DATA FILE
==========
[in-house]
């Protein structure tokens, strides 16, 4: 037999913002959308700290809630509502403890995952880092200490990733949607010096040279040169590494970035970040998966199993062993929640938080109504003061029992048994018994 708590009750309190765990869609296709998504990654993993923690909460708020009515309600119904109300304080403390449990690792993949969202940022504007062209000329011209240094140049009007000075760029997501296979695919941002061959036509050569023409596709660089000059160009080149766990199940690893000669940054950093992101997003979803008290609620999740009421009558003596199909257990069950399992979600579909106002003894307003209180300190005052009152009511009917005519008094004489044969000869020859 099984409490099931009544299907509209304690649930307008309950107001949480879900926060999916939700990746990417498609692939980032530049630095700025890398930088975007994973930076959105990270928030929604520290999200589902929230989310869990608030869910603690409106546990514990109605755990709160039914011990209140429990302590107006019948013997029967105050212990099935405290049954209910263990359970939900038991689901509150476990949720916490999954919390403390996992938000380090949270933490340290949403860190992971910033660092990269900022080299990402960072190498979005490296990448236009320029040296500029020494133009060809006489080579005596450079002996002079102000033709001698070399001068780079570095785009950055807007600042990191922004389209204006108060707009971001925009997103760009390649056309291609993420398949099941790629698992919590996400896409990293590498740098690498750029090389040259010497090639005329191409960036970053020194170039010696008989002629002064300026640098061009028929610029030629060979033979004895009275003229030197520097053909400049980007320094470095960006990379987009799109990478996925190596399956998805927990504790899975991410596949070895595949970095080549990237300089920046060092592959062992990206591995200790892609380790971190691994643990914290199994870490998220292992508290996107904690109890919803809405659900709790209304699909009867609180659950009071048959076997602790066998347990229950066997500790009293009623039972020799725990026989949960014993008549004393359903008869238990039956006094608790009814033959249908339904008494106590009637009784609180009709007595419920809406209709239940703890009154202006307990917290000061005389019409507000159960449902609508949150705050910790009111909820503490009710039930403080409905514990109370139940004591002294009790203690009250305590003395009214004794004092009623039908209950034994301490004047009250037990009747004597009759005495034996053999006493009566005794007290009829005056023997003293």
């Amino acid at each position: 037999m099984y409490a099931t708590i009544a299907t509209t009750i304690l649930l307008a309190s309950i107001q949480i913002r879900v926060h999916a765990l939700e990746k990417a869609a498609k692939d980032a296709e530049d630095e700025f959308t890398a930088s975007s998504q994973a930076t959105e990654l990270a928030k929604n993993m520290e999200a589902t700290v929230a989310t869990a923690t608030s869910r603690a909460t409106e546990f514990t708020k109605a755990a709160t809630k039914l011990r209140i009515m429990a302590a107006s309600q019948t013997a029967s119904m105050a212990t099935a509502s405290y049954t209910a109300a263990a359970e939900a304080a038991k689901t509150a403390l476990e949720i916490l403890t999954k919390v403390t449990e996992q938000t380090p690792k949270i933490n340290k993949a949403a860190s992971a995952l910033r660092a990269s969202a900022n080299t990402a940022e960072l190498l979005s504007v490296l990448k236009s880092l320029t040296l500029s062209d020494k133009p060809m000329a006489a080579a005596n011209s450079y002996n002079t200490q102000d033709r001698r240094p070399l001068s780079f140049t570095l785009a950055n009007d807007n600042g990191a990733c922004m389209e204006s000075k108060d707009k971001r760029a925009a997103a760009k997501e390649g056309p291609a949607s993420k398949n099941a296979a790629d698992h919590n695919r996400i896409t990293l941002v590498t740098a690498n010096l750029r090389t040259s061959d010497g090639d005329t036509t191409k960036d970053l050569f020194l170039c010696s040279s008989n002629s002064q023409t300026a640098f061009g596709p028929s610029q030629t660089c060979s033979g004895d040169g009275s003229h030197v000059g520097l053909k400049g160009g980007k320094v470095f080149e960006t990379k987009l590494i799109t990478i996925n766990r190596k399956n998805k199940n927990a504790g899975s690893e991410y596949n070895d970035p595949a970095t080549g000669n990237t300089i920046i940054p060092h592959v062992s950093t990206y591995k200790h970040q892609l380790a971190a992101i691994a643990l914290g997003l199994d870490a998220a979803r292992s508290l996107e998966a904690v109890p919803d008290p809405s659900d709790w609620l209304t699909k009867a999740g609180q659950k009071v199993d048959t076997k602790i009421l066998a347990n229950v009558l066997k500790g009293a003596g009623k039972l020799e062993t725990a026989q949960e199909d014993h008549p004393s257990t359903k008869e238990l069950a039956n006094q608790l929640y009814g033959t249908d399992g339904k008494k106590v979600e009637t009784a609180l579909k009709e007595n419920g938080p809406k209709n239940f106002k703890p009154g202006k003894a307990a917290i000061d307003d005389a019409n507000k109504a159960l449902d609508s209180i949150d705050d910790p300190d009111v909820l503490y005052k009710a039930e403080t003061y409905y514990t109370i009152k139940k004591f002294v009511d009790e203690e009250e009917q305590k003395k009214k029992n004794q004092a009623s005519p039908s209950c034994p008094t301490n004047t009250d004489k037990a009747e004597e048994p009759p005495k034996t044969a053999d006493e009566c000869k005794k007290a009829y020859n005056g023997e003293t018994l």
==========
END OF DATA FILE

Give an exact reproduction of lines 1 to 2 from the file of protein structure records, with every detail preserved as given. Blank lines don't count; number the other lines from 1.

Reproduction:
[in-house]
């Protein structure tokens, strides 16, 4: 037999913002959308700290809630509502403890995952880092200490990733949607010096040279040169590494970035970040998966199993062993929640938080109504003061029992048994018994 708590009750309190765990869609296709998504990654993993923690909460708020009515309600119904109300304080403390449990690792993949969202940022504007062209000329011209240094140049009007000075760029997501296979695919941002061959036509050569023409596709660089000059160009080149766990199940690893000669940054950093992101997003979803008290609620999740009421009558003596199909257990069950399992979600579909106002003894307003209180300190005052009152009511009917005519008094004489044969000869020859 099984409490099931009544299907509209304690649930307008309950107001949480879900926060999916939700990746990417498609692939980032530049630095700025890398930088975007994973930076959105990270928030929604520290999200589902929230989310869990608030869910603690409106546990514990109605755990709160039914011990209140429990302590107006019948013997029967105050212990099935405290049954209910263990359970939900038991689901509150476990949720916490999954919390403390996992938000380090949270933490340290949403860190992971910033660092990269900022080299990402960072190498979005490296990448236009320029040296500029020494133009060809006489080579005596450079002996002079102000033709001698070399001068780079570095785009950055807007600042990191922004389209204006108060707009971001925009997103760009390649056309291609993420398949099941790629698992919590996400896409990293590498740098690498750029090389040259010497090639005329191409960036970053020194170039010696008989002629002064300026640098061009028929610029030629060979033979004895009275003229030197520097053909400049980007320094470095960006990379987009799109990478996925190596399956998805927990504790899975991410596949070895595949970095080549990237300089920046060092592959062992990206591995200790892609380790971190691994643990914290199994870490998220292992508290996107904690109890919803809405659900709790209304699909009867609180659950009071048959076997602790066998347990229950066997500790009293009623039972020799725990026989949960014993008549004393359903008869238990039956006094608790009814033959249908339904008494106590009637009784609180009709007595419920809406209709239940703890009154202006307990917290000061005389019409507000159960449902609508949150705050910790009111909820503490009710039930403080409905514990109370139940004591002294009790203690009250305590003395009214004794004092009623039908209950034994301490004047009250037990009747004597009759005495034996053999006493009566005794007290009829005056023997003293």